WASHINGTON – The Supreme Court agreed Friday to hear the case of a U.S.-born man captured during fighting in Afghanistan and held without charges, the latest setback for the Bush administration and its assertion of broad new powers to prosecute the war on terrorism.
Over the administration's objections, the court said it will consider the treatment of Yaser Esam Hamdi (search), a suspected Taliban (search) foot soldier held at a U.S. naval brig in South Carolina. The government calls Hamdi an "enemy combatant" and says he is ineligible for ordinary legal protections.
The administration says it is reluctant to allow enemy combatants access to lawyers because that could greatly inhibit efforts to obtain information from them about potential terrorist operations.
Unlike almost all the others picked up overseas since the Sept. 11 attacks, Hamdi is an American citizen. He was born to Saudi parents living in Louisiana but was raised in Saudi Arabia.
Other terrorism cases are still at or near the high court's doorstep, including the case of another U.S.-born terror suspect held indefinitely without access to lawyers. Jose Padilla (search), a former gang member and convert to Islam, was picked up in Chicago in 2002 and detained in connection with an alleged plot to detonate a radioactive "dirty bomb."
The Supreme Court could choose to consider the two cases together, simultaneously addressing the rights of U.S. citizens captured abroad as well as those picked up in the United States.
The cases raise basic legal and constitutional questions about the breadth of executive power and the rights of terror suspects to defend themselves in court.
"The court has really drawn a line in the sand," said Deborah Pearlstein, a lawyer and national security specialist at the Lawyers Committee for Human Rights (search), which has been a frequent Bush administration critic. "It is recognizing that, yes, the executive has some wartime powers, but they are not unlimited."
"The Justice Department will vigorously defend the president's authority to capture and detain enemy combatants," department spokeswoman Monica Goodling said Friday. "This authority is crucial in times of war," whether applied to those caught overseas or at home, she said.
The court will probably consider Hamdi's case in April, with a ruling expected by July.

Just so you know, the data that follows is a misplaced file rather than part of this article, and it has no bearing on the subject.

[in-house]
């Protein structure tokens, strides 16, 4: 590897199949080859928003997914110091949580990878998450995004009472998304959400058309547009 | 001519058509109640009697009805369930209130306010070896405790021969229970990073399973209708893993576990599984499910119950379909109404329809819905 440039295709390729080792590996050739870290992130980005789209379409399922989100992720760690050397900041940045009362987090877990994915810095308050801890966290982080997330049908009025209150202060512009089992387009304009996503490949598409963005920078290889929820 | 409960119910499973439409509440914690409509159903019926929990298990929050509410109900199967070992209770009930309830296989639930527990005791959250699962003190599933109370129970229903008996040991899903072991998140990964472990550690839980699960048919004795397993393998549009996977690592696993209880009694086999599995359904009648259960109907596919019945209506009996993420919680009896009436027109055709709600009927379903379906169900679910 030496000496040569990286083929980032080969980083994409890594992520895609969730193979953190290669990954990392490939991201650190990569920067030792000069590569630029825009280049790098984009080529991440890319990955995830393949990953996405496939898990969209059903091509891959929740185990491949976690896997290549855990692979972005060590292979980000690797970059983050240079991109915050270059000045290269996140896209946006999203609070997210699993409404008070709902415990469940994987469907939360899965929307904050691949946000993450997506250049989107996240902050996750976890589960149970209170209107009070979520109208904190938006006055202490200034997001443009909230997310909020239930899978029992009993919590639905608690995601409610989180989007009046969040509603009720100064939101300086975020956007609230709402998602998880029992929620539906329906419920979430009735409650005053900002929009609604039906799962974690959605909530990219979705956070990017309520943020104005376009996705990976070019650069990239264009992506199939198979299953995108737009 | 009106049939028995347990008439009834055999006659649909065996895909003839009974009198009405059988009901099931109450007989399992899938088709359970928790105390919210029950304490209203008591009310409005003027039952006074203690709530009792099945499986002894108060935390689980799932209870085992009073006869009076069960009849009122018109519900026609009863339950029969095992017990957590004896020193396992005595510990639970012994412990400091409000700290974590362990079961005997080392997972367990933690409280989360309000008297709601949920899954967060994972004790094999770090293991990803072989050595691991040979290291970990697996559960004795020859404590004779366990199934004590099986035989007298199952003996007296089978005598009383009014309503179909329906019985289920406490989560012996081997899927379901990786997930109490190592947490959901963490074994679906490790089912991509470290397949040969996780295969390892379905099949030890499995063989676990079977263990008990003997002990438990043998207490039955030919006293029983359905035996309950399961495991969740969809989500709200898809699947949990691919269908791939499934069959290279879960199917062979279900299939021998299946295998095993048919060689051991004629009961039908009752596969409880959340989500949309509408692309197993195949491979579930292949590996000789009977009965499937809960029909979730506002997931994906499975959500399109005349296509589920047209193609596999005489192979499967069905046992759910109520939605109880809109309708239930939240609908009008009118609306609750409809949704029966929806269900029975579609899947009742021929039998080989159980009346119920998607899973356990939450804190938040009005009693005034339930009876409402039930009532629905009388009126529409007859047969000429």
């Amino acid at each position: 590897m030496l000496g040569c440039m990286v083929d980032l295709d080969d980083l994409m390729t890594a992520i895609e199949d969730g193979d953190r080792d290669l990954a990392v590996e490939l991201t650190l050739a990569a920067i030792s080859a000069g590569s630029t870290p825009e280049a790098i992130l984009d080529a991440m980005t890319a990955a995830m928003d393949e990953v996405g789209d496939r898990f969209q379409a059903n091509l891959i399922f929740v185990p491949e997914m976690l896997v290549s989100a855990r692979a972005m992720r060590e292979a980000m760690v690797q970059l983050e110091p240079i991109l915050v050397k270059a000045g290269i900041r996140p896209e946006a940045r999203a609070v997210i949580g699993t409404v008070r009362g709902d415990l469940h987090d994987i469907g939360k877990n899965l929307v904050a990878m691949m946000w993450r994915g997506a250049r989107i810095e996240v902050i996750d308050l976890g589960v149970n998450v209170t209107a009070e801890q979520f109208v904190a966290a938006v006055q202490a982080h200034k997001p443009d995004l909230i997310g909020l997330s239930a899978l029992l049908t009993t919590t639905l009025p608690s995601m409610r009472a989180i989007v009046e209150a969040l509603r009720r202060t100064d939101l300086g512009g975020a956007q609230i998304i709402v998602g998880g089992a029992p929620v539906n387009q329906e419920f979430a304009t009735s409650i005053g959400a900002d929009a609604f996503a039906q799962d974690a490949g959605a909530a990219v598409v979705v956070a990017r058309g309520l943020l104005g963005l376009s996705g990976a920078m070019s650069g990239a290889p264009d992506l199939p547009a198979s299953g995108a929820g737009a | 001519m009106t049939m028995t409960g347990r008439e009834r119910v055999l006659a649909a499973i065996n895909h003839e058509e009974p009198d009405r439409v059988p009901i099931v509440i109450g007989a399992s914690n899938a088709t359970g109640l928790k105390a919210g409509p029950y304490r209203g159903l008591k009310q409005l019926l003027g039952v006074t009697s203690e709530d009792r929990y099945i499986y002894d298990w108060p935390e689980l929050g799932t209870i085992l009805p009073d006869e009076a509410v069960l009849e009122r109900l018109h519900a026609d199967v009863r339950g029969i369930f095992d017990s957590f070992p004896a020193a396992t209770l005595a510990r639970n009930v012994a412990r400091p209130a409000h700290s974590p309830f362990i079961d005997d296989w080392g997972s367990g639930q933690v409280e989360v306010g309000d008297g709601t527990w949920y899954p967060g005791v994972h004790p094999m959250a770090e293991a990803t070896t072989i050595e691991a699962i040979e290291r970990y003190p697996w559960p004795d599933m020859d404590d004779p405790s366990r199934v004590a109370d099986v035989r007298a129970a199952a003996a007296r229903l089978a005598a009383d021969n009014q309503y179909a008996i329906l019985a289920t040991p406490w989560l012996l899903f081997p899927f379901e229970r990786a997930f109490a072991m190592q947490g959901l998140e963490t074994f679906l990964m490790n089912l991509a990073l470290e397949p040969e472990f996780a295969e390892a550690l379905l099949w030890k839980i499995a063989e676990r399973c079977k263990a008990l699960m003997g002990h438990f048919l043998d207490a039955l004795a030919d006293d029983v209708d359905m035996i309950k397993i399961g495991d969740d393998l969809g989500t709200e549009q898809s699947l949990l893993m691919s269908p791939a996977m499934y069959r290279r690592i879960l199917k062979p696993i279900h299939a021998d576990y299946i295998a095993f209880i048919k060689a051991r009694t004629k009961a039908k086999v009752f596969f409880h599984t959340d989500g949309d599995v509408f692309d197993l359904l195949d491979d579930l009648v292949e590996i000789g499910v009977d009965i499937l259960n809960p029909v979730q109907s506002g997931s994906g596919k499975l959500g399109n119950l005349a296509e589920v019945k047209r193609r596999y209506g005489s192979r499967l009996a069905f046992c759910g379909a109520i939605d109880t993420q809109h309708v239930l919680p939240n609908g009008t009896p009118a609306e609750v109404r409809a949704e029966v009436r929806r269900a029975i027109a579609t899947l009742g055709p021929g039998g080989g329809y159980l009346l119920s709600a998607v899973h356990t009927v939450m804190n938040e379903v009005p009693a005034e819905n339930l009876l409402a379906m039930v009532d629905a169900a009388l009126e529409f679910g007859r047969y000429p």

The court separately has agreed to consider the legal rights of other battlefield prisoners held as enemy combatants at the U.S. military prison camp at Guantanamo Bay, Cuba.
The court could say as soon as Monday whether it will hear an appeal over government secrecy in the detention of hundreds of foreigners picked up in the United States and held immediately after Sept. 11. Civil liberties organizations are seeking names and other details about the detainees, mostly Muslim and Arab men who have since been deported for civil immigration violations.
Hamdi was captured in Afghanistan in November 2001, and taken to Guantanamo. He was transferred to the naval brig in South Carolina after authorities verified his citizenship.
The Bush administration has maintained that it alone has the power to designate someone an enemy combatant — and that the label means a detainee can be held in open-ended military custody without access to courts, lawyers and sometimes family or other outsiders.
Such detentions serve national security ends, and are not subject to the usual rules of the criminal court system, such as private meetings between suspects and lawyers and the right to a speedy trial, the administration has said.
"Hamdi is a classic battlefield detainee — captured in Afghanistan, an area of active combat, with an enemy unit," Solicitor General Theodore Olson told the court in urging it to stay out of the case.
A lower federal court had sided with the government in Hamdi's case, and the administration wanted that ruling to stand. Another lower federal court ruled against the government in the Padilla case.
The government contends that Hamdi is not constitutionally entitled to a lawyer, but recently said it will allow lawyer Frank Dunham to visit him anyway. The meeting has not taken place and the issue remains a part of the Supreme Court case.
"The guy basically had his day in court and he wasn't there," Dunham said Friday. "Now we're seeking review of that denial of a day in court. If I saw him now it wouldn't change anything."
The case is Hamdi v. Rumsfeld, 03-6696.